Some medications used to treat other diseases such as epilepsy, hypertension, depression are also known to help prevent or relieve migraines. Botox treatment, which is also used in aesthetics, is among the new period treatments.

Based on the assumption that botox, which has a well-known muscle relaxant effect, also affects a number of pain-causing chemicals, there are results that indicate that this drug may be useful in migraine headache and tension headache.

Botox treatment can be recommended especially for patients who have headaches for a long time and who cannot tolerate the side effects of the drugs they use.

 

Drugs used for the treatment of migraine are divided into two broad categories:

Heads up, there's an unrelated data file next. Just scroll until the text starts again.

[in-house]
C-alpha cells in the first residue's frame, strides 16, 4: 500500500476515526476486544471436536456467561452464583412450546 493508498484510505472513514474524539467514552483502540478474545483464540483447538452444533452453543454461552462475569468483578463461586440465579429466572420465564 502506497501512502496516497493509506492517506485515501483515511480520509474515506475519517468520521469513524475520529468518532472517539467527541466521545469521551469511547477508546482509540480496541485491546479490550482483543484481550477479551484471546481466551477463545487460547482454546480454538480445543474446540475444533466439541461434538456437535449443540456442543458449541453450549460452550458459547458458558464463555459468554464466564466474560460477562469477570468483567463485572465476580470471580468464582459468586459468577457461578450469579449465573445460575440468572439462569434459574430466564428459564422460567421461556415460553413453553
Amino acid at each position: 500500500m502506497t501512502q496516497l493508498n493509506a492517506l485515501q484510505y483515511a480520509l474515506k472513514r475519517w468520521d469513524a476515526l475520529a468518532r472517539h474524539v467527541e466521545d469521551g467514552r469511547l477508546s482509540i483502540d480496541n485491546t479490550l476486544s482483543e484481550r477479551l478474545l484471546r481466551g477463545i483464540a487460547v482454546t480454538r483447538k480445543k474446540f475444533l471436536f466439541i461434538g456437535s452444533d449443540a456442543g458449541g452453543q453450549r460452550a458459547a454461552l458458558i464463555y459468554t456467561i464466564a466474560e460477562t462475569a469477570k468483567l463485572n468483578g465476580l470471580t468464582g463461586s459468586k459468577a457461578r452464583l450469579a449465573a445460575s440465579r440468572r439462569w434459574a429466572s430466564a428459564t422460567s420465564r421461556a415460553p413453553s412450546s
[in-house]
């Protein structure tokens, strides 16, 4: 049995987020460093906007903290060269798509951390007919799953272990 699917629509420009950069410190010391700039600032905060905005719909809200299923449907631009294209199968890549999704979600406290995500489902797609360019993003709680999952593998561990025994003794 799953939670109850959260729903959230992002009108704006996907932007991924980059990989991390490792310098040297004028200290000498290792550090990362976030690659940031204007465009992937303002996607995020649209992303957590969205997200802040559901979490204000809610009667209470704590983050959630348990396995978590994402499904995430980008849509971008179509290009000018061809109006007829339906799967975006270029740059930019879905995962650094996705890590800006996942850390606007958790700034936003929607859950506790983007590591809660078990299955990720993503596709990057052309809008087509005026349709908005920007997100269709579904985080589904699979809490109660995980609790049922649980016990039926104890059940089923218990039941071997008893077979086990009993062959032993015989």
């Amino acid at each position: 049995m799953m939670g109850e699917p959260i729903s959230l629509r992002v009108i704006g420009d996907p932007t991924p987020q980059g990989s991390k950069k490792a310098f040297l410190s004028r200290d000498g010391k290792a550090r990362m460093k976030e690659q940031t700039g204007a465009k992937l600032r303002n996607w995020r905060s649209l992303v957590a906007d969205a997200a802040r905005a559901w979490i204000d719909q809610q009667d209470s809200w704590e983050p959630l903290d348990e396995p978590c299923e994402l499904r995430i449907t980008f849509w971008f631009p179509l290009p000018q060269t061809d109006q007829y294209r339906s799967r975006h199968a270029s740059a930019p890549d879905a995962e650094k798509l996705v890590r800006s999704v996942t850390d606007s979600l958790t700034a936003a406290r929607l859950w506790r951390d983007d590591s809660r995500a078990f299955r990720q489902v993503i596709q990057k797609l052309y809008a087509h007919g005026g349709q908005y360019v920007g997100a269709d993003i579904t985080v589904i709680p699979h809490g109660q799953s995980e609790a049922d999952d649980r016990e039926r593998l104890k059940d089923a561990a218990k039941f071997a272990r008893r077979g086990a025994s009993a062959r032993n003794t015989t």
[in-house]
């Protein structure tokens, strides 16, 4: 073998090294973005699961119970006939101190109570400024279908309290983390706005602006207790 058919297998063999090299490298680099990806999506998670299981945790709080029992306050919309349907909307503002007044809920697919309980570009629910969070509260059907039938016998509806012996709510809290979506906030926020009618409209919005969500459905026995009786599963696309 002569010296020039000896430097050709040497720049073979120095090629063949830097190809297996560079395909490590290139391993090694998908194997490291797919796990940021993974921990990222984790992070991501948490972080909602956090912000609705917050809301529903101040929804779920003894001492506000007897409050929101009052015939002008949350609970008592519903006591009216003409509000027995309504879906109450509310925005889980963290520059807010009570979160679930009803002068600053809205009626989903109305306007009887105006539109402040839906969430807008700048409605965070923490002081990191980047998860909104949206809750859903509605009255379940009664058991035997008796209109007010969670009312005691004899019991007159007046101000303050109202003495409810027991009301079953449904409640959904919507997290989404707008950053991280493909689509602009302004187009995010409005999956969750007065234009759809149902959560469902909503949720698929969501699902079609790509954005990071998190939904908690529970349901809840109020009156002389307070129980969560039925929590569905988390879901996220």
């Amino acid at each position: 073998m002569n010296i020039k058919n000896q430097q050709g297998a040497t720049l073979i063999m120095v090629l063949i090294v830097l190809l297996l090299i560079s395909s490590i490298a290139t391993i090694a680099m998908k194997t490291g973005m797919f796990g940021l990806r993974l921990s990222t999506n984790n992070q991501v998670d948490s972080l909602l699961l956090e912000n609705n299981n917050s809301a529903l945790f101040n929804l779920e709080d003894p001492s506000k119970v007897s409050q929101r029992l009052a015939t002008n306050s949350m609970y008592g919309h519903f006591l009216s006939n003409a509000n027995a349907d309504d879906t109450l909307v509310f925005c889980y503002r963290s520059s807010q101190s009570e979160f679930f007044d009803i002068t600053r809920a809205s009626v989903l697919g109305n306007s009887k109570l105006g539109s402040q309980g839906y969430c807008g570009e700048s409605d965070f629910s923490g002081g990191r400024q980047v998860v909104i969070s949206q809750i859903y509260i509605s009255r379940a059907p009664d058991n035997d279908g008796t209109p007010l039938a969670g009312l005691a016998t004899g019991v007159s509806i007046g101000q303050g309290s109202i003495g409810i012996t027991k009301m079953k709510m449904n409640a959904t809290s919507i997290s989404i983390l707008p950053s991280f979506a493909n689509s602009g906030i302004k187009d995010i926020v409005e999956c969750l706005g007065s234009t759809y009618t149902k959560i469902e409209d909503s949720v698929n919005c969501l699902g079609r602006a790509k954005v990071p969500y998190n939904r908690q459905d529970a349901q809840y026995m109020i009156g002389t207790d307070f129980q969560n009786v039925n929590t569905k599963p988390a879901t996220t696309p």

Pain-relieving drugs: It is taken during migraine attacks and is used to stop the pain.
Drugs used in prophylactic treatment: These medications are taken regularly on a daily basis to reduce the severity or frequency of migraine attacks.
The treatment strategy depends on the frequency, severity and other accompanying medical conditions of the individual.

Some medications are not suitable for infants in pregnant or nursing migraine patients. Some medications are not used for migraine attacks in children. Your doctor will recommend the most appropriate medication for your migraine attack.

Based on the assumption that botox, which has a well-known muscle relaxant effect, also affects a number of pain-causing chemicals, there are results suggesting that this drug may be useful in migraine headache and tension headache.

Botox treatment can be recommended especially for patients who have headaches for a long time and who cannot tolerate the side effects of the drugs they use.